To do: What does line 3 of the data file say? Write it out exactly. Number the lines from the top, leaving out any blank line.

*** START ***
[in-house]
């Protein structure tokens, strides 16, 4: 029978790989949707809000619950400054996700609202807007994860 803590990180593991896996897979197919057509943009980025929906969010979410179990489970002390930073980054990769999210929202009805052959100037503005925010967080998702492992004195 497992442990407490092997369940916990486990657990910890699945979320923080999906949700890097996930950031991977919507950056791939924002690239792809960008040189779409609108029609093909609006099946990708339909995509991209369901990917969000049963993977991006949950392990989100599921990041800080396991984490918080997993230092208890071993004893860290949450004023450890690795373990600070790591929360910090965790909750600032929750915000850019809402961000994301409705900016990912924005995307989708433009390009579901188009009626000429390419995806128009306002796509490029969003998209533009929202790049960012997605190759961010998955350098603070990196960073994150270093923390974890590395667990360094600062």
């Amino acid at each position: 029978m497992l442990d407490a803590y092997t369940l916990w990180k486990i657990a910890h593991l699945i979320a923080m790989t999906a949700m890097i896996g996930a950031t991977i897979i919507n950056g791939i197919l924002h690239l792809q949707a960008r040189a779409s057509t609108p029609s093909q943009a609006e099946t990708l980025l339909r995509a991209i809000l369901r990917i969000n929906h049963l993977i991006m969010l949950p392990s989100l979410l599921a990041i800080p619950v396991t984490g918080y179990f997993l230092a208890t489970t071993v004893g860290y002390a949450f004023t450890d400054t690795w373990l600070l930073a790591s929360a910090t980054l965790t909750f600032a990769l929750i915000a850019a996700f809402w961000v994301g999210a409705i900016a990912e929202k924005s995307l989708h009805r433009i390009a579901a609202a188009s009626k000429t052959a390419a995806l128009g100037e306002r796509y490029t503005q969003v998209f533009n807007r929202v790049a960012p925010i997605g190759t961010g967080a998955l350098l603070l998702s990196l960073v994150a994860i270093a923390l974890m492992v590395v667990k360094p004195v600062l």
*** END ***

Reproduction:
């Amino acid at each position: 029978m497992l442990d407490a803590y092997t369940l916990w990180k486990i657990a910890h593991l699945i979320a923080m790989t999906a949700m890097i896996g996930a950031t991977i897979i919507n950056g791939i197919l924002h690239l792809q949707a960008r040189a779409s057509t609108p029609s093909q943009a609006e099946t990708l980025l339909r995509a991209i809000l369901r990917i969000n929906h049963l993977i991006m969010l949950p392990s989100l979410l599921a990041i800080p619950v396991t984490g918080y179990f997993l230092a208890t489970t071993v004893g860290y002390a949450f004023t450890d400054t690795w373990l600070l930073a790591s929360a910090t980054l965790t909750f600032a990769l929750i915000a850019a996700f809402w961000v994301g999210a409705i900016a990912e929202k924005s995307l989708h009805r433009i390009a579901a609202a188009s009626k000429t052959a390419a995806l128009g100037e306002r796509y490029t503005q969003v998209f533009n807007r929202v790049a960012p925010i997605g190759t961010g967080a998955l350098l603070l998702s990196l960073v994150a994860i270093a923390l974890m492992v590395v667990k360094p004195v600062l």